MÖTLEY CRÜE Drummer Featured In ‘Show Your Soft Side’ Campaign

MÖTLEY CRÜE drummer Tommy Lee is featured in “Show Your Soft Side”, a campaign developed to combat the alarming incidence of animal abuse in Baltimore, Maryland. Many of the more horrific cases have been perpetrated by teens, thus leading the Mayor’s Anti-Animal Abuse Advisory Commission to look for ways to change the mindset of young people who often view the maiming and torturing of defenseless dogs and cats as a sign of “toughness” or “manhood.” The campaign puts forth a very different message — a message that subtly shows that “being a man” has many facets to it, including a “soft side” when it comes to animals. The goal is to reach kids early because research shows that kids who abuse animals soon graduate to even more violent crimes. Featuring acknowledged hard men of Baltimore with their pets, the campaign’s posters, billboards and print ads make the point that only a punk would hurt a cat or dog.

Lee recently urged his fans to adopt, not buy, their pets. Lee and his girlfriend, singer and dancer Sofia Toufa, recently adopted a new pup Bowie, named after rock legend David Bowie because of his “crazy gray-green eyes.” “We went to a couple of different shelters and we ended up over at East Valley in Van Nuys [California] and there he was, just sitting there with three other dogs,” Lee told RollingStone.com about his new dog. He continued, “And we were like, ‘Oh my God, we gotta get this guy a home. Who could abandon this fucking thing? This is the cutest thing on the planet. I want to kill whoever let him go.”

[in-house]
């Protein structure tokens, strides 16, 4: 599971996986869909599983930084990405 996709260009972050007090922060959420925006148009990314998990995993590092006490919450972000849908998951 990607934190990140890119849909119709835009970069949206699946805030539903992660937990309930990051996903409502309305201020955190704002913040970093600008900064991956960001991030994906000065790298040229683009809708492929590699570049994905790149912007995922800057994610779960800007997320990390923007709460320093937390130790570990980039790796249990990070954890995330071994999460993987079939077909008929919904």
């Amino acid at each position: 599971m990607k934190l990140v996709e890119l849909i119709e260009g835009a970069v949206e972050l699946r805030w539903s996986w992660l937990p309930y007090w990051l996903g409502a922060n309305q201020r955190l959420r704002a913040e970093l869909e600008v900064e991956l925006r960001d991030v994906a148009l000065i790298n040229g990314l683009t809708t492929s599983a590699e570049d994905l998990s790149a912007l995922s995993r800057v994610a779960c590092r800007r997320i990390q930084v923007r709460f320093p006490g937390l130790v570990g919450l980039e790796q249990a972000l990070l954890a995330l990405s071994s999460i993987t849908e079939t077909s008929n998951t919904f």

Lee said he become inspired to speak out about adoption because there are so many homeless pets out there that need loving homes. He said, “The [shelter] is scary. It is loaded with beautiful dogs and I would highly encourage people not to buy animals from a pet store.”

He added, “If you have any compassion at all, it doesn’t take a building to fall on me to go, ‘Hey, man, look at all these amazing pets that have been abandoned or abused.’ And they have literally seven or eight days in a lot of these shelters before they get euthanized and it’s like, ‘Oh, man, you’re kidding me? No one’s come to get this dog? It’s got two days left and you’re sitting there going, ‘If I could, I would steal all of you guys.’ But I can’t.'”